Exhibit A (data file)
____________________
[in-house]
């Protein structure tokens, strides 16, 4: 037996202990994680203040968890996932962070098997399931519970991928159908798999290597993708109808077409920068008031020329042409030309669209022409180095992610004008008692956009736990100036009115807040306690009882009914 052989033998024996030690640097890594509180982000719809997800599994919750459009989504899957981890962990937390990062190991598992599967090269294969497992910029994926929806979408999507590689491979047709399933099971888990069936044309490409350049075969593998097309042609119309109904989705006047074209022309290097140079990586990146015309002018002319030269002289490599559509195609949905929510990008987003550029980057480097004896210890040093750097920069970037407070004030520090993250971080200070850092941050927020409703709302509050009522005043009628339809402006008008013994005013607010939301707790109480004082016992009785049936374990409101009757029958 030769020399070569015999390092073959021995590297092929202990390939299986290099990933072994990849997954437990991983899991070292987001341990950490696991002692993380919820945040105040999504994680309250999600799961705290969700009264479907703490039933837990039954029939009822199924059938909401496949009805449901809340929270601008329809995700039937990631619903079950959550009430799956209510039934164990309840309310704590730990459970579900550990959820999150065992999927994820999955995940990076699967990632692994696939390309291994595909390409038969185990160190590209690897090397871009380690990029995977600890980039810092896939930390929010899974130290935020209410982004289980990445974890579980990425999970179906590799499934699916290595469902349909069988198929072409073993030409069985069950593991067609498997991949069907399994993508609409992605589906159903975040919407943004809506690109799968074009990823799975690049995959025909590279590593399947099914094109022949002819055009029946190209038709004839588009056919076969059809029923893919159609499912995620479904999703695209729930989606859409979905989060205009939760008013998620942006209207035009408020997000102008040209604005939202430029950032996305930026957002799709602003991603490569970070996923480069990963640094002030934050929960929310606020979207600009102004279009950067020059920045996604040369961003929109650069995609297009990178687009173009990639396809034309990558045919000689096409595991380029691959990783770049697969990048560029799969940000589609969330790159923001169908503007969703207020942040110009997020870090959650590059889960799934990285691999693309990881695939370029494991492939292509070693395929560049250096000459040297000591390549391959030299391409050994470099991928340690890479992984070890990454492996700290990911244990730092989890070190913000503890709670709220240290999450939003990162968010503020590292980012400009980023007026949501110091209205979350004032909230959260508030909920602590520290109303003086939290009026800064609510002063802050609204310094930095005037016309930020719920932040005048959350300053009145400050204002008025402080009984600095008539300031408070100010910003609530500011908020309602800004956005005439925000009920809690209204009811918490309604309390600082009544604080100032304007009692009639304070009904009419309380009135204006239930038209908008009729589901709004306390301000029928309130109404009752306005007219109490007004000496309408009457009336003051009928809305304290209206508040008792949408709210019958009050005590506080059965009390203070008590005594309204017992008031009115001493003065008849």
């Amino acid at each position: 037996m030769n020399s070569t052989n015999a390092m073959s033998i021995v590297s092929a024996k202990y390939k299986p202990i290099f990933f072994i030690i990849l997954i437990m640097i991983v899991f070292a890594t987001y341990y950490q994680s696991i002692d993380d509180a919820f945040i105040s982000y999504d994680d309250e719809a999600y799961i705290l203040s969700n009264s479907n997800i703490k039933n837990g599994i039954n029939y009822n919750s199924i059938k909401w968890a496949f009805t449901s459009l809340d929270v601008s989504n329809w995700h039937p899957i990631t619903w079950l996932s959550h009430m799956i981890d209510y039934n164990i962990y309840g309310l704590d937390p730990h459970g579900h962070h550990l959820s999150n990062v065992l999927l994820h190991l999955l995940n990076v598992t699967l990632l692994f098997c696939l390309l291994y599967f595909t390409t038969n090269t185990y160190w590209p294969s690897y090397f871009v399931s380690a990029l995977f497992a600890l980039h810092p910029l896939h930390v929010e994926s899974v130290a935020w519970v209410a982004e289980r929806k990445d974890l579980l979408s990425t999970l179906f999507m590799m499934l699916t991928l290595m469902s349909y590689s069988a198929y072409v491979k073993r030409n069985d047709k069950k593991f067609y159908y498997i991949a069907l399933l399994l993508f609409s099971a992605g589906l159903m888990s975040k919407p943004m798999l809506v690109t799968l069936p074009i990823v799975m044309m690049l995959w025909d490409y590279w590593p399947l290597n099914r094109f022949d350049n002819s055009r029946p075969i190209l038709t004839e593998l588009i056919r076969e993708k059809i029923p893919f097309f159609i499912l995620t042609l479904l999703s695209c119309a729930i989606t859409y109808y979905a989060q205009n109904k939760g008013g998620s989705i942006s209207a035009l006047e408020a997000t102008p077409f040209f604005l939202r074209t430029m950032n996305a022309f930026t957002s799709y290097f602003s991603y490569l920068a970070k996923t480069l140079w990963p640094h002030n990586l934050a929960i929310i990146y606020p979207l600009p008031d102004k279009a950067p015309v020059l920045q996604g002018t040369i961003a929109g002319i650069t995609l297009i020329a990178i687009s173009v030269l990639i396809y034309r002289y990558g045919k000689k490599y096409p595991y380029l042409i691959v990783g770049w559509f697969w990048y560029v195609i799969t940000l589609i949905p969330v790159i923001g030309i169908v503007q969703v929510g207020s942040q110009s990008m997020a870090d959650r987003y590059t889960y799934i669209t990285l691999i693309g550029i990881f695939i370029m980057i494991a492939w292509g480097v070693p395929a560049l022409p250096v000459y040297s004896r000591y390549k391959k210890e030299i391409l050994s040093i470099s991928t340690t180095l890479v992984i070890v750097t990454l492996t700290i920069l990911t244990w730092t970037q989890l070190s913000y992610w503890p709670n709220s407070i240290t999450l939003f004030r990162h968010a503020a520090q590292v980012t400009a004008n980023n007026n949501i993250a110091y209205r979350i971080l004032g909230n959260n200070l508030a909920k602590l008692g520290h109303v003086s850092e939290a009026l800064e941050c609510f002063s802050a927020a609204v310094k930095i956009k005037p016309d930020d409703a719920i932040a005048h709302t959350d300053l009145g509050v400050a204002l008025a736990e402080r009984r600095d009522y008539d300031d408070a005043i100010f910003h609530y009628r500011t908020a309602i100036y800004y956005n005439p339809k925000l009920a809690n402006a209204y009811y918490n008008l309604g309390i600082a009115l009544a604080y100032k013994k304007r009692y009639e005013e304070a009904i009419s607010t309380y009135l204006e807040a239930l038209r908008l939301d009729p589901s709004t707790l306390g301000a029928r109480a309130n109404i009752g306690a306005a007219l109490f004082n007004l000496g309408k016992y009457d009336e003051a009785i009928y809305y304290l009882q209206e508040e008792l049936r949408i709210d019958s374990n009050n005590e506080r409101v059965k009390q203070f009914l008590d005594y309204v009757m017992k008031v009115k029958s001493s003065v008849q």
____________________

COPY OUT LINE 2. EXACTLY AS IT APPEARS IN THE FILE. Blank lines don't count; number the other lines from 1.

């Protein structure tokens, strides 16, 4: 037996202990994680203040968890996932962070098997399931519970991928159908798999290597993708109808077409920068008031020329042409030309669209022409180095992610004008008692956009736990100036009115807040306690009882009914 052989033998024996030690640097890594509180982000719809997800599994919750459009989504899957981890962990937390990062190991598992599967090269294969497992910029994926929806979408999507590689491979047709399933099971888990069936044309490409350049075969593998097309042609119309109904989705006047074209022309290097140079990586990146015309002018002319030269002289490599559509195609949905929510990008987003550029980057480097004896210890040093750097920069970037407070004030520090993250971080200070850092941050927020409703709302509050009522005043009628339809402006008008013994005013607010939301707790109480004082016992009785049936374990409101009757029958 030769020399070569015999390092073959021995590297092929202990390939299986290099990933072994990849997954437990991983899991070292987001341990950490696991002692993380919820945040105040999504994680309250999600799961705290969700009264479907703490039933837990039954029939009822199924059938909401496949009805449901809340929270601008329809995700039937990631619903079950959550009430799956209510039934164990309840309310704590730990459970579900550990959820999150065992999927994820999955995940990076699967990632692994696939390309291994595909390409038969185990160190590209690897090397871009380690990029995977600890980039810092896939930390929010899974130290935020209410982004289980990445974890579980990425999970179906590799499934699916290595469902349909069988198929072409073993030409069985069950593991067609498997991949069907399994993508609409992605589906159903975040919407943004809506690109799968074009990823799975690049995959025909590279590593399947099914094109022949002819055009029946190209038709004839588009056919076969059809029923893919159609499912995620479904999703695209729930989606859409979905989060205009939760008013998620942006209207035009408020997000102008040209604005939202430029950032996305930026957002799709602003991603490569970070996923480069990963640094002030934050929960929310606020979207600009102004279009950067020059920045996604040369961003929109650069995609297009990178687009173009990639396809034309990558045919000689096409595991380029691959990783770049697969990048560029799969940000589609969330790159923001169908503007969703207020942040110009997020870090959650590059889960799934990285691999693309990881695939370029494991492939292509070693395929560049250096000459040297000591390549391959030299391409050994470099991928340690890479992984070890990454492996700290990911244990730092989890070190913000503890709670709220240290999450939003990162968010503020590292980012400009980023007026949501110091209205979350004032909230959260508030909920602590520290109303003086939290009026800064609510002063802050609204310094930095005037016309930020719920932040005048959350300053009145400050204002008025402080009984600095008539300031408070100010910003609530500011908020309602800004956005005439925000009920809690209204009811918490309604309390600082009544604080100032304007009692009639304070009904009419309380009135204006239930038209908008009729589901709004306390301000029928309130109404009752306005007219109490007004000496309408009457009336003051009928809305304290209206508040008792949408709210019958009050005590506080059965009390203070008590005594309204017992008031009115001493003065008849």